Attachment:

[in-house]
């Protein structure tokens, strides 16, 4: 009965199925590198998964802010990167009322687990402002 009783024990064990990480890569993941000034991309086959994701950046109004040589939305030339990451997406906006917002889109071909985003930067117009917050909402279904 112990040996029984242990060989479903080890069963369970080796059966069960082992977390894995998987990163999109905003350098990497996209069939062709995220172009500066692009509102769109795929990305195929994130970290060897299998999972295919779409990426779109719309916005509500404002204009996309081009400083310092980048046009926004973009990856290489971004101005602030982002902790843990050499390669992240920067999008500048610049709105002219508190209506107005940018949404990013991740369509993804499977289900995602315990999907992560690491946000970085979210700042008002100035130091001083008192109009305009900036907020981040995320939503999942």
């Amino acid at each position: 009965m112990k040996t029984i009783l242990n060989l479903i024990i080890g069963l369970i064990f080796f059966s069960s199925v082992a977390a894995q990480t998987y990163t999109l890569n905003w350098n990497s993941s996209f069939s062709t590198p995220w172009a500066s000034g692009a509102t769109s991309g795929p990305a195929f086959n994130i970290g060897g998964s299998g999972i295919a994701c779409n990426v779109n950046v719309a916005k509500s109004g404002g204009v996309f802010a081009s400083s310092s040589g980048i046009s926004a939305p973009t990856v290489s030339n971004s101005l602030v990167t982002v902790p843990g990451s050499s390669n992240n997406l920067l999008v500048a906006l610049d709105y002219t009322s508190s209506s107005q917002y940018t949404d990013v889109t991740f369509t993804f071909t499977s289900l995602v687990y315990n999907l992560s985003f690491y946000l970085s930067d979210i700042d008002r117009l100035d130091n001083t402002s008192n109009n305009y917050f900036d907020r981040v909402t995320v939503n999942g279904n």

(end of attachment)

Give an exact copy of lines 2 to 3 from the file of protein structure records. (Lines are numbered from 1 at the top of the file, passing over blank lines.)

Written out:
């Protein structure tokens, strides 16, 4: 009965199925590198998964802010990167009322687990402002 009783024990064990990480890569993941000034991309086959994701950046109004040589939305030339990451997406906006917002889109071909985003930067117009917050909402279904 112990040996029984242990060989479903080890069963369970080796059966069960082992977390894995998987990163999109905003350098990497996209069939062709995220172009500066692009509102769109795929990305195929994130970290060897299998999972295919779409990426779109719309916005509500404002204009996309081009400083310092980048046009926004973009990856290489971004101005602030982002902790843990050499390669992240920067999008500048610049709105002219508190209506107005940018949404990013991740369509993804499977289900995602315990999907992560690491946000970085979210700042008002100035130091001083008192109009305009900036907020981040995320939503999942």
């Amino acid at each position: 009965m112990k040996t029984i009783l242990n060989l479903i024990i080890g069963l369970i064990f080796f059966s069960s199925v082992a977390a894995q990480t998987y990163t999109l890569n905003w350098n990497s993941s996209f069939s062709t590198p995220w172009a500066s000034g692009a509102t769109s991309g795929p990305a195929f086959n994130i970290g060897g998964s299998g999972i295919a994701c779409n990426v779109n950046v719309a916005k509500s109004g404002g204009v996309f802010a081009s400083s310092s040589g980048i046009s926004a939305p973009t990856v290489s030339n971004s101005l602030v990167t982002v902790p843990g990451s050499s390669n992240n997406l920067l999008v500048a906006l610049d709105y002219t009322s508190s209506s107005q917002y940018t949404d990013v889109t991740f369509t993804f071909t499977s289900l995602v687990y315990n999907l992560s985003f690491y946000l970085s930067d979210i700042d008002r117009l100035d130091n001083t402002s008192n109009n305009y917050f900036d907020r981040v909402t995320v939503n999942g279904n």